When Achilles stops you in your tracks


COMMON PROBLEM  The Achilles tendon the largest tendon in the human body, and is very much a running-specific adaptation.

Andrew O'Brien

Most people are familiar with the myth of Achilles, the Greek warrior whose mother dipped him in the River Styx, making him immortal all over except for the point at his heel where she held him. Sadly for him, he was hit by a poison arrow at the heel and died. The Achilles tendon is often seen as a weak point for sports people, although rarely as drastically so as for the man himself!
The Achilles tendon is what attaches the calf muscles into the foot. You can feel the rope-like structure just above your heel bone. It is the largest tendon in the human body, and is very much a running-specific adaptation. Our closest living relatives, the great apes have a much shorter tendon than we do; they don’t run.
Research suggests that the Achilles is strong enough to carry a load of almost eight times your bodyweight when running. So how did it get such a bad reputation? And if it is specific to running, why do sports people develop problems there?
Pain in the region of the Achilles tendon generally occurs due to one of three causes: rupture, tendinosis or referred pain.
Achilles tendon ruptures are relatively rare – around seven incidents per 100,000 people – with 80 percent occurring during sport. Interestingly, only about 10 percent of those who rupture their Achilles have any history of previous problems.
A full rupture of the Achilles is a traumatic incident: the fibres snap completely and sufferers often describe a feeling of being hit or shot in the back of the leg. Indeed it isn’t unusual for spectators to hear the tendon snap from a distance.
Treatment can be surgical or conservative, but both involve a long period of immobilisation in a cast or boot and rehabilitation generally takes a minimum of six months of gradually increasing range of movement and strength prior to returning to sport.
Tendinosis is described as a degeneration of the tendon’s collagen in response to chronic overuse. If a tendon is repetitively overloaded, microscopic tears occur within the tissue, the collagen laid down in the healing process isn’t as strong as the original tissue, and therefore further micro-tears develop as loading continues.
Bearing in mind that the Achilles is a running-specific adaptation, and that it can carry eight times your body weight, it is likely the tendon is being misused, rather than overused. Recovery from tendinosis can take anywhere from six weeks to six months, with treatment initially aiming to reduce the overload by relative rest, then increasing strength using eccentric loading of the calf muscles.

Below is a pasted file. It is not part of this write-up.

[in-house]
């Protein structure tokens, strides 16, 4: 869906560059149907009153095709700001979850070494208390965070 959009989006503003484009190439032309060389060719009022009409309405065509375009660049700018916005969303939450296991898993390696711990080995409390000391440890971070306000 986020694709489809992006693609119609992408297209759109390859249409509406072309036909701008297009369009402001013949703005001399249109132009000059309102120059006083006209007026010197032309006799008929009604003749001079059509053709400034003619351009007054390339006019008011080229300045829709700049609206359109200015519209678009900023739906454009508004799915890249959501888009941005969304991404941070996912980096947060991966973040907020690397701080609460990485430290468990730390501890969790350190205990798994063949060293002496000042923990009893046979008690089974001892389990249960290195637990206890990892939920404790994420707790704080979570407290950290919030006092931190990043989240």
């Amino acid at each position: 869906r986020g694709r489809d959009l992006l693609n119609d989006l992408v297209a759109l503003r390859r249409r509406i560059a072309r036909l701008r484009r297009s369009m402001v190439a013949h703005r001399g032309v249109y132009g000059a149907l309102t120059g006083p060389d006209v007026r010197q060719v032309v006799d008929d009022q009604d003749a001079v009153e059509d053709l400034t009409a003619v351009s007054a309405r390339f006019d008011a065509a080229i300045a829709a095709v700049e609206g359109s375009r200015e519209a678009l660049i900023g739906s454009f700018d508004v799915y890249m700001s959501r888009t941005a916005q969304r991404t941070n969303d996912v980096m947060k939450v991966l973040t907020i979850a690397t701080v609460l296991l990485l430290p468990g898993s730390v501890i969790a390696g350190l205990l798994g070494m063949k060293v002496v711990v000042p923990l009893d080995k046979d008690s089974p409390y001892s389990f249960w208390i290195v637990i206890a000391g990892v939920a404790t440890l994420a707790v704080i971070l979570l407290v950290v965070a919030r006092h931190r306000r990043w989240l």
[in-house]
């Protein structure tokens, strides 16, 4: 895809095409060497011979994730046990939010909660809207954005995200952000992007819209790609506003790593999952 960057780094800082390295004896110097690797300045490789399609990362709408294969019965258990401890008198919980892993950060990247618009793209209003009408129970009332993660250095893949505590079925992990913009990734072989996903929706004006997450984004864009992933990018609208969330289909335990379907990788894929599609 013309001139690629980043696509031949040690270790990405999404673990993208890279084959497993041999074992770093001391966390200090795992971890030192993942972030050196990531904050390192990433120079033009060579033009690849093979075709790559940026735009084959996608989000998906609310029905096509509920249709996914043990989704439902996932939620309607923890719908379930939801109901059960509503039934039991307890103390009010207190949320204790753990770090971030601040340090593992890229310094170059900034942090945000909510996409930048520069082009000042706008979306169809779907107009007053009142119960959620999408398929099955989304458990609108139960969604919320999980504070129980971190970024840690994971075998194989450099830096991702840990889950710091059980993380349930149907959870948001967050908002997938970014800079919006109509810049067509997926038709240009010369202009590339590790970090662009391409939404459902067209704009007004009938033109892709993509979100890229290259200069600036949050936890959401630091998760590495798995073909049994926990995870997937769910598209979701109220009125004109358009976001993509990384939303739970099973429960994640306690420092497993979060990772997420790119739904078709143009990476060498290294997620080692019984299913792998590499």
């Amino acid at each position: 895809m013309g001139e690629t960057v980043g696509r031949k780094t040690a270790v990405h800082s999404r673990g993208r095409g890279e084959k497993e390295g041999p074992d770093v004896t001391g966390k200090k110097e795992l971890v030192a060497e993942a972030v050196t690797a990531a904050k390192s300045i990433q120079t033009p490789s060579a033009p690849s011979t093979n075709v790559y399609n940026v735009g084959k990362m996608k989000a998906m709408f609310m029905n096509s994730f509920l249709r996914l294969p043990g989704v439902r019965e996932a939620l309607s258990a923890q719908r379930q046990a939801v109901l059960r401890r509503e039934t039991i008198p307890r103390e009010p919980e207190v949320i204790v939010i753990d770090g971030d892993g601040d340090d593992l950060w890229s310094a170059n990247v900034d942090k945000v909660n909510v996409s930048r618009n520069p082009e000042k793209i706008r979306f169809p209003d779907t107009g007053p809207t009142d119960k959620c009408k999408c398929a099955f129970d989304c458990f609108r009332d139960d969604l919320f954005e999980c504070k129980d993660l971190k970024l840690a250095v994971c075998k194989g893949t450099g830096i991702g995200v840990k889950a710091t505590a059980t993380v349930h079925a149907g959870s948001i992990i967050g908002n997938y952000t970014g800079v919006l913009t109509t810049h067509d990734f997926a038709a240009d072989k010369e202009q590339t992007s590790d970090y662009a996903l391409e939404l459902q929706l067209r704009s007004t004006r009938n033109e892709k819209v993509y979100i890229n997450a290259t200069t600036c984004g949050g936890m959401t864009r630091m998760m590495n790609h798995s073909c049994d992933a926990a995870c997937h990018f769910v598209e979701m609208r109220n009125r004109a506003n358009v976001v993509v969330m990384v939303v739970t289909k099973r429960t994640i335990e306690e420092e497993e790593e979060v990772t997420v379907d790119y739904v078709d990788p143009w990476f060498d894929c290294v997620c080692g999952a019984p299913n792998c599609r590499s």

Referred pain into the Achilles region can be related to lower back issues, such as a disc bulge putting pressure on a nerve in your back, or from other muscles in the lower leg. For anyone involved in running sports, the latter of these is far more likely.
Trigger points are described as hyper-irritable spots in the fascia surrounding muscles, and are associated with taut bands within the muscle.
Trigger points in the soleus and tibialis posterior muscles both refer pain to the Achilles region. In the soleus muscle they develop due to lack of use through too much sitting, prolonged ground contact time when running, and consciously trying to run on the toes.
Tibialis posterior trigger points are most common in runners with relatively immobile feet, bunions and stiff ankles, as well as prolonged ground contact time.
The treatment of trigger points can include deep massage, dry needling and the use of foam rollers or other self-treatment methods. These bands typically occur in muscles that are over used, or misused, so treatment should also look at the causes for them developing in the first place: muscle imbalances and or poor movement patterns.
A progressive strengthening programme addresses the muscle imbalance. Video analysis may be useful to assess movement patterns, and to provide drills and ‘homework’ to correct those issues; meaning you are less likely to develop those hotspots in the first place and hopefully able to get back running sooner rather than later.
Alternatively, you could just blame your mum for holding onto your ankle when she dipped you into the river of immortality.

Andrew O’Brien is a chartered physiotherapist and the owner of Wannarun Physiotherapy and Running Clinic at Westport Leisure Park. He can be contacted on 083 1593200 or at www.wannarun.ie.